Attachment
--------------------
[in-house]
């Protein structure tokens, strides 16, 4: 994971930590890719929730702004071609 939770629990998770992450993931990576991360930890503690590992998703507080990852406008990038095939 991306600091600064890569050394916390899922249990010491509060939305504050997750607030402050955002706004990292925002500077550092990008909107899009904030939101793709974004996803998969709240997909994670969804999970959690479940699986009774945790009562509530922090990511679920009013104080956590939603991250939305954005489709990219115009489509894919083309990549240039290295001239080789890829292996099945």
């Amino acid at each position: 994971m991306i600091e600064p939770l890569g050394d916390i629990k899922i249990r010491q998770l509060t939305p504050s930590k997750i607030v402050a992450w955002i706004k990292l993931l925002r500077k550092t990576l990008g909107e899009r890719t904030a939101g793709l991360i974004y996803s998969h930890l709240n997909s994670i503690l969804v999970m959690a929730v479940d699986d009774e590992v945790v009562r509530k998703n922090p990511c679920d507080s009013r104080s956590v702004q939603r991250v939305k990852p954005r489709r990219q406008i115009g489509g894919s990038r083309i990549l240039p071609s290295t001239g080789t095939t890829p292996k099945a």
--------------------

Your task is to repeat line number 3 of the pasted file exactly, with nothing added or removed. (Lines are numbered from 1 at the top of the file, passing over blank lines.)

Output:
């Amino acid at each position: 994971m991306i600091e600064p939770l890569g050394d916390i629990k899922i249990r010491q998770l509060t939305p504050s930590k997750i607030v402050a992450w955002i706004k990292l993931l925002r500077k550092t990576l990008g909107e899009r890719t904030a939101g793709l991360i974004y996803s998969h930890l709240n997909s994670i503690l969804v999970m959690a929730v479940d699986d009774e590992v945790v009562r509530k998703n922090p990511c679920d507080s009013r104080s956590v702004q939603r991250v939305k990852p954005r489709r990219q406008i115009g489509g894919s990038r083309i990549l240039p071609s290295t001239g080789t095939t890829p292996k099945a």